Forty-seven days have passed since the Deepwater Horizon oil rig explosion. BP has taken responsibility for the disaster, and they have been working fervently to not only clean the mess, but to plug the lacerated pipe that lies 5,000 feet below the Gulf of Mexico. This sort of negligence is nothing new for BP, who was the culprit of the Texas City Refinery explosion in 2005 and the Prudhoe Bay oil spill in 2006.
So we’ve established the obvious – now let’s get into something that’s somewhat being overlooked.
Aside from the fact that 11 people lost their lives in the needless explosion, BP is using dispersants to clean up some of the surfaced oil. Dispersants are mixtures of solvents, surfactants and other unknowns (sounds promising!) that are designed to make oil more soluble in water.
What exactly makes up these dispersants? Sorry, competitive trade laws keep that information under wraps. However, they must disclose all toxic components within the amalgams. One such toxin within one dispersant (Corexit 9527) called 2-butoxyethanol has been shown to have mild effects on humans when exposed to a higher-than-recommended dose, such as nose and eye irritation, metallic taste in the mouth and vomiting. Nothing alarming was found to affect the heart and lungs.
Good news for humans – but what about the wildlife? Unfortunately, the animals don’t have such a cheerful prognosis. It’s axiomatic that wildlife would suffer as a result of the explosion and subsequent release of thousands of barrels of oil, but it has been reported that dispersants such as Corexit may only do more damage to them. Another version of the dispersants, COREXIT 9500A, has been shown in studies to be more lethal when combined with fuel oil #2 than the fuel or the dispersant itself.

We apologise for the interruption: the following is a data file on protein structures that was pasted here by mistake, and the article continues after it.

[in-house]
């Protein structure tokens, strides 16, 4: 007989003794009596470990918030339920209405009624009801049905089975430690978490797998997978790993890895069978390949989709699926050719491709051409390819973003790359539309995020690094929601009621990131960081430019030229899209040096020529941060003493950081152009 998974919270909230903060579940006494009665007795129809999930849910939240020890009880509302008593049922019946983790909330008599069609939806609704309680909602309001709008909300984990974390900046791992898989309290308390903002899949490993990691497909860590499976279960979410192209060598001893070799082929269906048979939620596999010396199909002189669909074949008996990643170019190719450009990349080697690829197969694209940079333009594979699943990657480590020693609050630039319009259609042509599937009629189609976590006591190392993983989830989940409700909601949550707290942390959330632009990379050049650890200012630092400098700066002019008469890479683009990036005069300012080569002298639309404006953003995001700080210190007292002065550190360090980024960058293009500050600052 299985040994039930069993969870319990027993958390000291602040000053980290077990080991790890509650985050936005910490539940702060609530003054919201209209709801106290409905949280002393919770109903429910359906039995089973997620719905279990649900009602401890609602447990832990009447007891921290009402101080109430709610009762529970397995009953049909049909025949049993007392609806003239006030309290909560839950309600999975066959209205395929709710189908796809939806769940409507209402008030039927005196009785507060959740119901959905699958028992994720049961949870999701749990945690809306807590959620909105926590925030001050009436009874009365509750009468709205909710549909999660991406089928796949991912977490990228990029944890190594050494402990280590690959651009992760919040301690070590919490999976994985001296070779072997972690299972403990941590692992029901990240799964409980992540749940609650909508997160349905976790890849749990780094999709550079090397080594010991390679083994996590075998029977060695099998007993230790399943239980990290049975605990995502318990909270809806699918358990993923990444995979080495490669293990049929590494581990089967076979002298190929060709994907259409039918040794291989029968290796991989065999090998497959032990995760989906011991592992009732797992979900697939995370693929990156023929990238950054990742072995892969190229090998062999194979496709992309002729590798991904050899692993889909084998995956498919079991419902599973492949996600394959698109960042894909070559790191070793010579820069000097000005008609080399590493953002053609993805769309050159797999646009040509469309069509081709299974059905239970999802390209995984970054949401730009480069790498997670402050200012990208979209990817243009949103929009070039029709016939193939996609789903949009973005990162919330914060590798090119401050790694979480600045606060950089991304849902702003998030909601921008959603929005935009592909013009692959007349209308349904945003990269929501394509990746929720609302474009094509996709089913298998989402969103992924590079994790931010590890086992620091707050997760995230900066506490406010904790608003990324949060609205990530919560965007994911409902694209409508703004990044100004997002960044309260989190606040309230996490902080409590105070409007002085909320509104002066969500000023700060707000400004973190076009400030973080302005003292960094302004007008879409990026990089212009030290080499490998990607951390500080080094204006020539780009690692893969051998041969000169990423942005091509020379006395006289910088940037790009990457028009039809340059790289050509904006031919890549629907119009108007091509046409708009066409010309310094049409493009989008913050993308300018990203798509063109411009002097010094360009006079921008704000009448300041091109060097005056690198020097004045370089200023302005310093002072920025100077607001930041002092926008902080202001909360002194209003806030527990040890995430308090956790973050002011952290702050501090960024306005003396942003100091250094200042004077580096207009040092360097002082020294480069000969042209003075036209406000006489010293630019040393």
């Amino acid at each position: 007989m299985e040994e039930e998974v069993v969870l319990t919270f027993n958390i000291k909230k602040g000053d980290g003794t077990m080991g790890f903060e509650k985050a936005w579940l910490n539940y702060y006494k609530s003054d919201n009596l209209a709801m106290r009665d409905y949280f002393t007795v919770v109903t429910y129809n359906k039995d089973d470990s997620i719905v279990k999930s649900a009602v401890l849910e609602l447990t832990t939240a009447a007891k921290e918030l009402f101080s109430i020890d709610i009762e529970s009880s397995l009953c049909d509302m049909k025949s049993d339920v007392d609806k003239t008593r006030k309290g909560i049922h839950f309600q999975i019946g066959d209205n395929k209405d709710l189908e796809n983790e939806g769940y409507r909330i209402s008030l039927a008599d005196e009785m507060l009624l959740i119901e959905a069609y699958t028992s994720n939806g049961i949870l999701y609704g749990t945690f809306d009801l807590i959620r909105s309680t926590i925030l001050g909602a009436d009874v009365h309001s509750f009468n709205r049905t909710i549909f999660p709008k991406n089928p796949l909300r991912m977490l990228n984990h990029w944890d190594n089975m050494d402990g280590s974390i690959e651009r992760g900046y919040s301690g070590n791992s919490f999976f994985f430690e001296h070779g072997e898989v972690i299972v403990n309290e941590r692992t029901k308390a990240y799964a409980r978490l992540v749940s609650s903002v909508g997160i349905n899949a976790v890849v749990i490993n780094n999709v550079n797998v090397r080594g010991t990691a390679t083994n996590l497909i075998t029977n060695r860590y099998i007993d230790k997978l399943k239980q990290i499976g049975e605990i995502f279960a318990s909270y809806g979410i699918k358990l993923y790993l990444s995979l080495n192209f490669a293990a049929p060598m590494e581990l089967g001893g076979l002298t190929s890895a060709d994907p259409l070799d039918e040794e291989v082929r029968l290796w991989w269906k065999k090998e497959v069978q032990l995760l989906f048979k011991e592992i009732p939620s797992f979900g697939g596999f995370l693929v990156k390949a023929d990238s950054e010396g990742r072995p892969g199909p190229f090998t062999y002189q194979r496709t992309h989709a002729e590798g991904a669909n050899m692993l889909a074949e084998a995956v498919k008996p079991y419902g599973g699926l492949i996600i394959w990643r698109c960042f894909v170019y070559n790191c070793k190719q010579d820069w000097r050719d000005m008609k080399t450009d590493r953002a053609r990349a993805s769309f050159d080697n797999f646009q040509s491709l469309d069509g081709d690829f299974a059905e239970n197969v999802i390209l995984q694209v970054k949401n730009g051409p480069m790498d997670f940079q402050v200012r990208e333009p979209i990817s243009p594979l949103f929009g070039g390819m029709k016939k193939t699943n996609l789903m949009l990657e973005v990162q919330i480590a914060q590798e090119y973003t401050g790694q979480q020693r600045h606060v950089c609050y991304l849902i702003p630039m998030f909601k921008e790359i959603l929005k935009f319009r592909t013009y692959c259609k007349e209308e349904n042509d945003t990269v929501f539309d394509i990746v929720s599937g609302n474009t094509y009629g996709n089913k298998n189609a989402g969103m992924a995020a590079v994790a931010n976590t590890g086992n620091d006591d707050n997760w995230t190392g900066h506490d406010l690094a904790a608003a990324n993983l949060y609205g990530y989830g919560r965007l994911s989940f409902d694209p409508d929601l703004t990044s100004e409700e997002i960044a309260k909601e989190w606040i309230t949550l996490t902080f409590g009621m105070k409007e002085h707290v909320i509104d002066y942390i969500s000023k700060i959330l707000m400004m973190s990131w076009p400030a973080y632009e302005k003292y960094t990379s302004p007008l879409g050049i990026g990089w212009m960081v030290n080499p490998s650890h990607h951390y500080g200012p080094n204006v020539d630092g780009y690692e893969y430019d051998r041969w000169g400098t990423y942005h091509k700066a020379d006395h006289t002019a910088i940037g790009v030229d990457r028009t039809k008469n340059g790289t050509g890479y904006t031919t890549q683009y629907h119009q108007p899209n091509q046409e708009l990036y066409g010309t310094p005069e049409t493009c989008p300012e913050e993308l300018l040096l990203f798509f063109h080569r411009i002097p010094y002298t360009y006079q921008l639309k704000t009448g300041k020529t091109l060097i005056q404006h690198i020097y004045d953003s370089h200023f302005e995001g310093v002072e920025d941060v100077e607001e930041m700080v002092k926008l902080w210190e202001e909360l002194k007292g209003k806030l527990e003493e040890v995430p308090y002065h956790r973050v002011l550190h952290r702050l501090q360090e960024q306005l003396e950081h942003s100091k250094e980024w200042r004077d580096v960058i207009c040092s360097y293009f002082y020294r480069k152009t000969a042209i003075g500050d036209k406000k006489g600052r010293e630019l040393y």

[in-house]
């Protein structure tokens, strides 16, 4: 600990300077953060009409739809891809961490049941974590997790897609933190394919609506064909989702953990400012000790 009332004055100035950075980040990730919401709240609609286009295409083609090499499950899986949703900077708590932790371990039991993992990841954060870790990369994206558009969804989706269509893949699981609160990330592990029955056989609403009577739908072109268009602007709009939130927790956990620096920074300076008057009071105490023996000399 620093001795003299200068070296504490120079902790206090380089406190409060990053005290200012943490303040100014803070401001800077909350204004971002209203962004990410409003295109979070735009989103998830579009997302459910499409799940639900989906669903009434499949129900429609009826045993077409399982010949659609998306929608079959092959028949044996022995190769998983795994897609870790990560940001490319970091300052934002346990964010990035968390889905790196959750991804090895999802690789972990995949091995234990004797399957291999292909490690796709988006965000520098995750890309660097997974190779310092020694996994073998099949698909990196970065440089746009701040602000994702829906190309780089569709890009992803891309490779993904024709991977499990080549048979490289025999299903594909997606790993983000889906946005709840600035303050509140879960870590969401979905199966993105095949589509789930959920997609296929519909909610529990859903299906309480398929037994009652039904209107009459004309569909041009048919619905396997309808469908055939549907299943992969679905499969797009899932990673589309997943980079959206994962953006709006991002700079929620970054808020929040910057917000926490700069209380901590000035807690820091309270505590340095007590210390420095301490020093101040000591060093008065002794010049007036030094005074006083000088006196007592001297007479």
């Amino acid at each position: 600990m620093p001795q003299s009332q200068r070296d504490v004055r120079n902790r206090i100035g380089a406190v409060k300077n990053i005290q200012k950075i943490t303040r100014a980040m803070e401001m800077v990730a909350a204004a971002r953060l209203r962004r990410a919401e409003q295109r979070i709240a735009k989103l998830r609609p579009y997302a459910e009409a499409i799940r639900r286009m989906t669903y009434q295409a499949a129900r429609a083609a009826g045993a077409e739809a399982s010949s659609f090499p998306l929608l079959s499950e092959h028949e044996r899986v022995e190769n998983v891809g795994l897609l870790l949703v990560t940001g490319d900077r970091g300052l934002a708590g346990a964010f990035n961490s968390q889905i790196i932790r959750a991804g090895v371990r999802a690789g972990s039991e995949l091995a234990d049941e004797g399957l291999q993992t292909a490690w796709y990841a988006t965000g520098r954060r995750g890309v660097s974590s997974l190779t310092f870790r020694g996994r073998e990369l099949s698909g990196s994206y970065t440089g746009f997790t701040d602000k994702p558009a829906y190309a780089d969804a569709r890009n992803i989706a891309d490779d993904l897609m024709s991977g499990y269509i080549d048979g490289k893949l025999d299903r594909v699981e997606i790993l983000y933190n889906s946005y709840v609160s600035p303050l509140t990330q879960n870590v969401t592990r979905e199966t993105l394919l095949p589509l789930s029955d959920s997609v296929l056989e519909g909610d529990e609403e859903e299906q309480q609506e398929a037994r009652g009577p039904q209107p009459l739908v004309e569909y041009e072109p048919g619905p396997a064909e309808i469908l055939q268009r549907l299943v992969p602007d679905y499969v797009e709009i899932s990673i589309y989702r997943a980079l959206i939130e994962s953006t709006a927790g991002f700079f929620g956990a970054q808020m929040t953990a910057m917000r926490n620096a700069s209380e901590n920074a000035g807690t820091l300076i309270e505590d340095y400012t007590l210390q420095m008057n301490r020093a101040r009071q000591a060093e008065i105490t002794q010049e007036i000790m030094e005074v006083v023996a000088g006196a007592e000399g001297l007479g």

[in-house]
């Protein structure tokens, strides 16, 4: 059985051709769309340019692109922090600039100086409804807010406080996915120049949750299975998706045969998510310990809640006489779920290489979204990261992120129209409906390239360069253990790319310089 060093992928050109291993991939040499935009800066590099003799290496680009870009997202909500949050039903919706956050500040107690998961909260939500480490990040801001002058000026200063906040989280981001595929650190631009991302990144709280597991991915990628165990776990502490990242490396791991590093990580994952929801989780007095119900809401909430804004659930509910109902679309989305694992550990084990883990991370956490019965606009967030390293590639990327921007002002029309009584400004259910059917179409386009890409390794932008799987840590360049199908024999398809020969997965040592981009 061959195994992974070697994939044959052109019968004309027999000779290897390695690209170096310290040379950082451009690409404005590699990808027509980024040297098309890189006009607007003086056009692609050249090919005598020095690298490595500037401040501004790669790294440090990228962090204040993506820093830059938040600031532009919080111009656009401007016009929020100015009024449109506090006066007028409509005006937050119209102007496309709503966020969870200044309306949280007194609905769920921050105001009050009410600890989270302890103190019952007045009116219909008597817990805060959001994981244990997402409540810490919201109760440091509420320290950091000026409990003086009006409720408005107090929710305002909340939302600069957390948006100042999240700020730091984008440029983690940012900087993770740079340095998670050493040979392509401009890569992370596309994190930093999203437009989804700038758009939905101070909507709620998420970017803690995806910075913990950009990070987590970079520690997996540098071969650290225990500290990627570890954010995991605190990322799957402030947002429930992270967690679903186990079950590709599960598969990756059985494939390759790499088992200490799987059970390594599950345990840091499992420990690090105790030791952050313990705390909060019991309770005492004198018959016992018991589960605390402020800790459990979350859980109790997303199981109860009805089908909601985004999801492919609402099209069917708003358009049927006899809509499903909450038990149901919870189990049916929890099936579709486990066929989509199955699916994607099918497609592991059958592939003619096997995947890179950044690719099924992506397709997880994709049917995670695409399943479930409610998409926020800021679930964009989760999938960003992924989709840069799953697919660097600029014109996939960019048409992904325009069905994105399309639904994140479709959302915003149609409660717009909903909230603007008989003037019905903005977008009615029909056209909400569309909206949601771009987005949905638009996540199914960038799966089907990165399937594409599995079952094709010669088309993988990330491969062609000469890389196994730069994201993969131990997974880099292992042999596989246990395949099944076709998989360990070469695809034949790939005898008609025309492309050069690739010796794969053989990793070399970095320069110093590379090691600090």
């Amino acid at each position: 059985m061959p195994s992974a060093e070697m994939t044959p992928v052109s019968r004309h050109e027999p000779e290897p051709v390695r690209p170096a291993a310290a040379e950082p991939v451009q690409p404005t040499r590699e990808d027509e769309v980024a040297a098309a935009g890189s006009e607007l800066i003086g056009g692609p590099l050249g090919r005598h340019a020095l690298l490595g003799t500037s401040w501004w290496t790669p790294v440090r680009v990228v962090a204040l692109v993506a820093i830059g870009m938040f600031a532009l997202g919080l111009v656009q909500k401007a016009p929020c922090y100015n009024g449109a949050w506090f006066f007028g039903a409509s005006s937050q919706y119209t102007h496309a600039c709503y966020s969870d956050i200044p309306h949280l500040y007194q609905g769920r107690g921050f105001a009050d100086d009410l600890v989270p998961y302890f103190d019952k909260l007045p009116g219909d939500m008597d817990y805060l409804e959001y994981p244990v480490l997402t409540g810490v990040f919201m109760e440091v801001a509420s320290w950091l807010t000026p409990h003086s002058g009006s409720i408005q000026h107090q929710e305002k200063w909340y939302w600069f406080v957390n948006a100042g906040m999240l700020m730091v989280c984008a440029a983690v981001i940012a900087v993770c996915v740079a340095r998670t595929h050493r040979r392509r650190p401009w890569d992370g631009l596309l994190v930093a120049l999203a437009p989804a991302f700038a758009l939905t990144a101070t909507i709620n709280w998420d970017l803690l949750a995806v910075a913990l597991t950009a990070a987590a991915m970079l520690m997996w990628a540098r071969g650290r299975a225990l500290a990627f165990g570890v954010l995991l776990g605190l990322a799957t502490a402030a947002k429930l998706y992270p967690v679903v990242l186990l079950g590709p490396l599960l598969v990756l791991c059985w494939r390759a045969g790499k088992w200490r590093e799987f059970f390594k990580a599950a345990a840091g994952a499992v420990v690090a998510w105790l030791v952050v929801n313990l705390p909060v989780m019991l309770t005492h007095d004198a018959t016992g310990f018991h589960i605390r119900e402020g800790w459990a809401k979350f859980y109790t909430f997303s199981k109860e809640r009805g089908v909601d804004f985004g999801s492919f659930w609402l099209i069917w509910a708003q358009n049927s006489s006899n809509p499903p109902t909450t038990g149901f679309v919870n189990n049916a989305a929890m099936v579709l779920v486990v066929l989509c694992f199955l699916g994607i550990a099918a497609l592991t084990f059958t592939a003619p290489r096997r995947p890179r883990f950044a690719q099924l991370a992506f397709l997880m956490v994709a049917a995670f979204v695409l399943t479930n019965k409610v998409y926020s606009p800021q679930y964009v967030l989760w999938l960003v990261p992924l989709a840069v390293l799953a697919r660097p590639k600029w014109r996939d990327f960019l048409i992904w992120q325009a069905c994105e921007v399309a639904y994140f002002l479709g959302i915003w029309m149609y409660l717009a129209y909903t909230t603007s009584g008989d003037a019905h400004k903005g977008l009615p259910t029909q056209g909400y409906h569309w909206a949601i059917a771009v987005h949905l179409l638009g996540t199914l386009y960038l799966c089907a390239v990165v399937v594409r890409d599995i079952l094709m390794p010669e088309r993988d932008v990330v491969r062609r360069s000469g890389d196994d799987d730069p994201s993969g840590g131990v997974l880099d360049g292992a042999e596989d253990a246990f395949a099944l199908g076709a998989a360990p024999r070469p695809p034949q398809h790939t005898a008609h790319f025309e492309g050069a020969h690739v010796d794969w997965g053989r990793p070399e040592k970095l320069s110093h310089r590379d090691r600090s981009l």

Another problem is something called Polycyclic Aromatic Hydrocarbons (PAH), which is increased in intensity with sunlight – from 12 to 50,000 times according to a National Academy of Sciences report. Dispersants increase the uptake of PAH in fish who have been exposed to crude oil. Corals bioaccumulate PAH fast, but can’t filter out the toxin and eventually succumb. Essentially, subsurface creatures are taking a double hit – the oil, and the toxic dispersants. Bear in mind that many of these toxicity studies are done over a short period of time, and that the real effects and danger could be shockingly higher.
Speaking of corals: The oil spill, dispersants included, is heading for the Loop Current, which will put all of that garbage on a crash course with America’s largest coral reef – the Florida Keys.
The list grows: The dispersants draw the oil into tiny droplets – droplets which look like fish food to many filter feeders like oysters. Even more saddening, the droplets can clog up fish gills.
According to salon.com, BP has purchased one-third of the world’s dispersants to combat the spill. Additionally, BP is using the dispersants near the sea floor, as opposed to the more common practice of using them at the surface. This provides uncertainty as to the welfare of the creatures that live and feed off of the ocean floor.
Now, this all looks very unsavory and makes BP look even worse – but in reality, everything has an opportunity cost. One professor speaking with salon.com states: “With a spill of this magnitude and complexity, there is no such thing as an effective response.”
The most logical thing to do to prevent future disasters such as this is to wean ourselves off of oil and look towards other energy sources. Until that happens, we have this to deal with, this to overcome, and this to prevent by any means possible.